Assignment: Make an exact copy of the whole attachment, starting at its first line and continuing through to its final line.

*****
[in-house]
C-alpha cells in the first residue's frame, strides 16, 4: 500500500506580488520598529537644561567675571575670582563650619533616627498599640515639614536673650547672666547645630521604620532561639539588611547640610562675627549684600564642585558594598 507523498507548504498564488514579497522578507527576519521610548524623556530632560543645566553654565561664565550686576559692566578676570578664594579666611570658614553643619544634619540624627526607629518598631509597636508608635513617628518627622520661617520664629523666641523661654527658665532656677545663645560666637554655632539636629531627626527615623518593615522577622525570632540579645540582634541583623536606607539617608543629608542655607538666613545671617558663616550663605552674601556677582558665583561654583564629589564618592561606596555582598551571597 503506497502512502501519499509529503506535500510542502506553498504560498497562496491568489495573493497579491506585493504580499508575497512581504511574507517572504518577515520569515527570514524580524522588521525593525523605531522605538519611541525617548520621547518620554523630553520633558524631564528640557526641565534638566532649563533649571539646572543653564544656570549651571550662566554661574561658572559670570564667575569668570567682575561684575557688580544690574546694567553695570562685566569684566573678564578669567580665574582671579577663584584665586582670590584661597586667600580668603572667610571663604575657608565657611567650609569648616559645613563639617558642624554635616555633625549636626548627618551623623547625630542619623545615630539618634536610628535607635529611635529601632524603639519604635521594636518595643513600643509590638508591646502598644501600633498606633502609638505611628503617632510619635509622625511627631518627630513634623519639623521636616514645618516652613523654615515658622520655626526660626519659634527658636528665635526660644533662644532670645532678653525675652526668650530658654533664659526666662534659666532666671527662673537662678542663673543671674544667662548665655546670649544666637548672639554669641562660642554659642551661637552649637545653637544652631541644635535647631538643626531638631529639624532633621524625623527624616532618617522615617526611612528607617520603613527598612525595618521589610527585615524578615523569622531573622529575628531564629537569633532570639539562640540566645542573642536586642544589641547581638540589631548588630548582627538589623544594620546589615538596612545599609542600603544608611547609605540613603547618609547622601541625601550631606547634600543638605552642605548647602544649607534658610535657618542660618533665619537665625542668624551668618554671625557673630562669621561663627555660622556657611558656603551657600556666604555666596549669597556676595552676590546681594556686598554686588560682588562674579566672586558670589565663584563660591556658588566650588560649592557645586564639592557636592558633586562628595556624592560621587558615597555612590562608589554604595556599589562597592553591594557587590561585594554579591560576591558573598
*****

[in-house]
C-alpha cells in the first residue's frame, strides 16, 4: 500500500506580488520598529537644561567675571575670582563650619533616627498599640515639614536673650547672666547645630521604620532561639539588611547640610562675627549684600564642585558594598 507523498507548504498564488514579497522578507527576519521610548524623556530632560543645566553654565561664565550686576559692566578676570578664594579666611570658614553643619544634619540624627526607629518598631509597636508608635513617628518627622520661617520664629523666641523661654527658665532656677545663645560666637554655632539636629531627626527615623518593615522577622525570632540579645540582634541583623536606607539617608543629608542655607538666613545671617558663616550663605552674601556677582558665583561654583564629589564618592561606596555582598551571597 503506497502512502501519499509529503506535500510542502506553498504560498497562496491568489495573493497579491506585493504580499508575497512581504511574507517572504518577515520569515527570514524580524522588521525593525523605531522605538519611541525617548520621547518620554523630553520633558524631564528640557526641565534638566532649563533649571539646572543653564544656570549651571550662566554661574561658572559670570564667575569668570567682575561684575557688580544690574546694567553695570562685566569684566573678564578669567580665574582671579577663584584665586582670590584661597586667600580668603572667610571663604575657608565657611567650609569648616559645613563639617558642624554635616555633625549636626548627618551623623547625630542619623545615630539618634536610628535607635529611635529601632524603639519604635521594636518595643513600643509590638508591646502598644501600633498606633502609638505611628503617632510619635509622625511627631518627630513634623519639623521636616514645618516652613523654615515658622520655626526660626519659634527658636528665635526660644533662644532670645532678653525675652526668650530658654533664659526666662534659666532666671527662673537662678542663673543671674544667662548665655546670649544666637548672639554669641562660642554659642551661637552649637545653637544652631541644635535647631538643626531638631529639624532633621524625623527624616532618617522615617526611612528607617520603613527598612525595618521589610527585615524578615523569622531573622529575628531564629537569633532570639539562640540566645542573642536586642544589641547581638540589631548588630548582627538589623544594620546589615538596612545599609542600603544608611547609605540613603547618609547622601541625601550631606547634600543638605552642605548647602544649607534658610535657618542660618533665619537665625542668624551668618554671625557673630562669621561663627555660622556657611558656603551657600556666604555666596549669597556676595552676590546681594556686598554686588560682588562674579566672586558670589565663584563660591556658588566650588560649592557645586564639592557636592558633586562628595556624592560621587558615597555612590562608589554604595556599589562597592553591594557587590561585594554579591560576591558573598